My course is Ethics of Healthcare - Master of Health Administration.
a. Directly posting their own responses as answers to the questions below. Write in no more than 600 words but no less than 500 words.
1. Identify the moral characteristics you would like to see in employees. What moral characteristics would you like to see in superiors?
2. Go to the ACHE website and study the ACHE Code of Ethics and share your thoughts
3. Think about your future as an ethics-based administrator/clinician. What advice would you give to yourself so that you can be an administrator/clinician who practices with ethics?
b. Reply to at least one classmate in no more than 200 words but no less than 150 words.
Reply to my classmate Discussion:
1) I want employees and coworkers to have integrity and sense of personal morality. If I were a supervisor or held a higher managerial role, I wouldn’t want employees to be “yes men”. I would want employees who speak up and against unethical practices and behaviors. I want employees who take personal responsibility to addressing issues, not just complaining about them, but being proactive in solving them or elevating the issue to those who can solve it. I don’t want employees who believe certain things “aren’t their job”. Ethical behavior and practices are everyone’s job. If an employee sees a supervisor acting unethically or remotely questionably, I would expect them to act accordingly by reporting the behavior, and vice versa for supervisor to employee. I want employees to have principles they stand by. Even if their principles don’t align with mine or they feel more strongly for a principle than I do, I would prefer that over someone who doesn’t feel connected to a cause or principle or who is so indifferent that they feel no particular way regarding anything. I would want employees to be able to say “no”, employees who can justify why they think something is right or wrong, and employees who have the confidence to stand up for themselves and for others.
Many of the traits I would expect to see in supervisors are identical to traits I expect to see in employees. After all, many supervisors were promoted from employees by displaying exceptional leadership and exceeding expectations pertaining to their job function. Leadership is the main trait. A supervisor should lead by example. Supervisory roles are not that distant from their line-work employees, supervisors should be able to assist their employees when needed and should do so willingly. Supervisors shouldn’t feel superior to employees and take advantage of their authority. Supervisors should illustrate traits of justice, fairness, persistence, honesty, integrity, and the ability to inspire and encourage these traits in others. A supervisor or any managerial role would have the willingness to talk about their flaws, how they can address them, and a willingness to change over time.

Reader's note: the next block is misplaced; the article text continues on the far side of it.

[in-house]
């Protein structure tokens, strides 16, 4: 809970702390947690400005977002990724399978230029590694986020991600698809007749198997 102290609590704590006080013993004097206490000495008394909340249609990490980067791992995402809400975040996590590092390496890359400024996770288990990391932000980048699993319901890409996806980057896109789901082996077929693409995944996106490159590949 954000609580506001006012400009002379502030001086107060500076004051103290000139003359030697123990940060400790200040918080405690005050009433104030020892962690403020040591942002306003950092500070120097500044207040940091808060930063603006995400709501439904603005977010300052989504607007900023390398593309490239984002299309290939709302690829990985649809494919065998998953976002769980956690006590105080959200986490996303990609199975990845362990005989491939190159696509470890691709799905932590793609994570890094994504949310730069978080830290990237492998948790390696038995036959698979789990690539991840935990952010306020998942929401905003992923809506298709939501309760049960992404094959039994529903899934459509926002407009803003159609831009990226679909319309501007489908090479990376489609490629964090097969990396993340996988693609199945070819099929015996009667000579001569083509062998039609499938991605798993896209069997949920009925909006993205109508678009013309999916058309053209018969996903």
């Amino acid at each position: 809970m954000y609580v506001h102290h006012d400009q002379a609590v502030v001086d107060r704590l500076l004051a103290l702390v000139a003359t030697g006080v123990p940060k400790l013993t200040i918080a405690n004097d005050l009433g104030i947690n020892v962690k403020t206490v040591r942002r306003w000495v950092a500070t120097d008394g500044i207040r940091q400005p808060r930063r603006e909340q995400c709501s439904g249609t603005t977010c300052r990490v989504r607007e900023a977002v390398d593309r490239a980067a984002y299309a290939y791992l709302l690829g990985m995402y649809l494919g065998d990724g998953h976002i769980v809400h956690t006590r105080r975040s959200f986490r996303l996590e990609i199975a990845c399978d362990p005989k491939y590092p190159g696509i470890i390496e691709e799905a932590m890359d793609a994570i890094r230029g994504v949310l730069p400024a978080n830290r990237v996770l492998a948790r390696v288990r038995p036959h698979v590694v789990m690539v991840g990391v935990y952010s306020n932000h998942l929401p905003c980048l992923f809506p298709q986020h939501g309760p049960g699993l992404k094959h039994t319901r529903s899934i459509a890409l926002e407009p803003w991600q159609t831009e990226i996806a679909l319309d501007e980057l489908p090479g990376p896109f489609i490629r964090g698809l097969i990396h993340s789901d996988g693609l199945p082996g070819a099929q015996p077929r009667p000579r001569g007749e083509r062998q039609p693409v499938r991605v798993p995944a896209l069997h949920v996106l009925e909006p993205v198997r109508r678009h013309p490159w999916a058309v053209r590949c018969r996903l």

2) The ACHE Code of Ethics is a mechanism for knowing the standards and practices of the healthcare leadership profession. The ACHE CoE states the ethical duties and obligations of a healthcare administrator. The ACHE, being one of the foremost organizations in health leadership, has the authority to issue a ethical code illustrating the responsibility demands of an ethical healthcare leader.
I found the ACHE CoE to be all-encompassing but vague enough, so people can draw their own conclusions about what ethics means to them and define their own judgments. If the CoE was too strict or detailed, it would appear legalistic and no longer voluntary. The Cof balances specificity, ambiguity, and flexibility in a way that healthcare leaders can regulate themselves and define their own set of moral principles and professional standards. I believe many of the areas are self-explanatory but sometimes it is necessary to be reminded or to see them in a new light. The ACHE CoE is an essential guideline for all current and prospective healthcare leaders, employees, and even patients.
3) Do not be reactive. Take the time to investigate and collect all information and data. Do not make a rushed decision, jump to conclusions, or rely on inherent biases. Do everything in your power to better understand a situation.
Maintain unwavering conviction and principles. There will be many instances where your convictions and principles will be challenged. Other people will attempt to persuade you to overlook your principles “this one time”. You will be tempted or even forced to act in an opposite manner. There are times when it may be difficult to maintain moral integrity, especially when enticed by financial or career gains. It may be difficult not to compromise your moral integrity in a competitive world where other people easily give in or give up on their principles. Not everyone will act the same way and some people will happily trade their integrity for a new job title.it may not be possible to always stand by your principles, there are a lot of factors pulling them apart, but I think the key is to not let it get too far. Don’t sacrifice everything you stand for. Accept that some leeway is necessary. Stand on your principles, but don’t be afraid to stray a little. Most importantly, don’t “sell your soul”.
ACHE. (2017). ACHE Code of Ethics. Retrieved from https://www.ache.org/about-ache/our-story/our-comm...
Hammaker, D. K., Knadig, T. M., & Tomlinson, S. J. (2017). Health Care Ethics and the Law (1st ed.). Burlington, MA: Jones & Bartlett Learning.
Morrison, E. E. (2015). Ethics in Health Administration: A Practical Approach for Decision Makers (3rd ed.). Burlington, MA: Jones & Bartlett Learning.
PLEASE NO MORE 4 REFERENCES